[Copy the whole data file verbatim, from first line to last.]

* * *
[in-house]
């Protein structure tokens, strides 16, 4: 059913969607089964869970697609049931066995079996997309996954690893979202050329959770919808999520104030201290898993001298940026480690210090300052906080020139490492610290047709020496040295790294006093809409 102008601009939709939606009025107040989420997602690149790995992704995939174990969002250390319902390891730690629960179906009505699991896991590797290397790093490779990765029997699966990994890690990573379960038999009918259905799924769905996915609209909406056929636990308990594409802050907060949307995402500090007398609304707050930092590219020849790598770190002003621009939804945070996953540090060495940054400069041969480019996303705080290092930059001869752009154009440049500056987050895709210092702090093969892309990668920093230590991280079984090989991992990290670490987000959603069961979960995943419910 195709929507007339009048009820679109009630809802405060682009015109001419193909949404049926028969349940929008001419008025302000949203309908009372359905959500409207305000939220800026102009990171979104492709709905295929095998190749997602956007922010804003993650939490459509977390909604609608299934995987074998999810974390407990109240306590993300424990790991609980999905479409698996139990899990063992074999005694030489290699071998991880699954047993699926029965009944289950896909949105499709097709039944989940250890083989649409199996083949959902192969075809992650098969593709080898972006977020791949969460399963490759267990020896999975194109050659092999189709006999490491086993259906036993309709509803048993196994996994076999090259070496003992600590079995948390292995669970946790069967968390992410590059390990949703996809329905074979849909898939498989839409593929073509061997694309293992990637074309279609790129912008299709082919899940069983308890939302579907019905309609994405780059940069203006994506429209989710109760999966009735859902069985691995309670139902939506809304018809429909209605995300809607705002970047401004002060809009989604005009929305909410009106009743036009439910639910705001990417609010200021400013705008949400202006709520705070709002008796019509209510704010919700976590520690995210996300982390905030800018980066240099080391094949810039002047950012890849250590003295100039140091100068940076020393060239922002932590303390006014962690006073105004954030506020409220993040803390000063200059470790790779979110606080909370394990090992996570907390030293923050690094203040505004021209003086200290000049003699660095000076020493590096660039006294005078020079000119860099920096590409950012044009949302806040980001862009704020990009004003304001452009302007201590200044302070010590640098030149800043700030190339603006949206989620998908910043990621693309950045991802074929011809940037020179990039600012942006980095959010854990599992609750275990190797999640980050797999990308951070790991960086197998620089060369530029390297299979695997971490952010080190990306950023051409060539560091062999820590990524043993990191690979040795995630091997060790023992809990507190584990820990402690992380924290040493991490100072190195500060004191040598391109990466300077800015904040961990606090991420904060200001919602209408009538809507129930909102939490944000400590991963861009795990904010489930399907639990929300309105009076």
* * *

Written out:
[in-house]
């Protein structure tokens, strides 16, 4: 059913969607089964869970697609049931066995079996997309996954690893979202050329959770919808999520104030201290898993001298940026480690210090300052906080020139490492610290047709020496040295790294006093809409 102008601009939709939606009025107040989420997602690149790995992704995939174990969002250390319902390891730690629960179906009505699991896991590797290397790093490779990765029997699966990994890690990573379960038999009918259905799924769905996915609209909406056929636990308990594409802050907060949307995402500090007398609304707050930092590219020849790598770190002003621009939804945070996953540090060495940054400069041969480019996303705080290092930059001869752009154009440049500056987050895709210092702090093969892309990668920093230590991280079984090989991992990290670490987000959603069961979960995943419910 195709929507007339009048009820679109009630809802405060682009015109001419193909949404049926028969349940929008001419008025302000949203309908009372359905959500409207305000939220800026102009990171979104492709709905295929095998190749997602956007922010804003993650939490459509977390909604609608299934995987074998999810974390407990109240306590993300424990790991609980999905479409698996139990899990063992074999005694030489290699071998991880699954047993699926029965009944289950896909949105499709097709039944989940250890083989649409199996083949959902192969075809992650098969593709080898972006977020791949969460399963490759267990020896999975194109050659092999189709006999490491086993259906036993309709509803048993196994996994076999090259070496003992600590079995948390292995669970946790069967968390992410590059390990949703996809329905074979849909898939498989839409593929073509061997694309293992990637074309279609790129912008299709082919899940069983308890939302579907019905309609994405780059940069203006994506429209989710109760999966009735859902069985691995309670139902939506809304018809429909209605995300809607705002970047401004002060809009989604005009929305909410009106009743036009439910639910705001990417609010200021400013705008949400202006709520705070709002008796019509209510704010919700976590520690995210996300982390905030800018980066240099080391094949810039002047950012890849250590003295100039140091100068940076020393060239922002932590303390006014962690006073105004954030506020409220993040803390000063200059470790790779979110606080909370394990090992996570907390030293923050690094203040505004021209003086200290000049003699660095000076020493590096660039006294005078020079000119860099920096590409950012044009949302806040980001862009704020990009004003304001452009302007201590200044302070010590640098030149800043700030190339603006949206989620998908910043990621693309950045991802074929011809940037020179990039600012942006980095959010854990599992609750275990190797999640980050797999990308951070790991960086197998620089060369530029390297299979695997971490952010080190990306950023051409060539560091062999820590990524043993990191690979040795995630091997060790023992809990507190584990820990402690992380924290040493991490100072190195500060004191040598391109990466300077800015904040961990606090991420904060200001919602209408009538809507129930909102939490944000400590991963861009795990904010489930399907639990929300309105009076």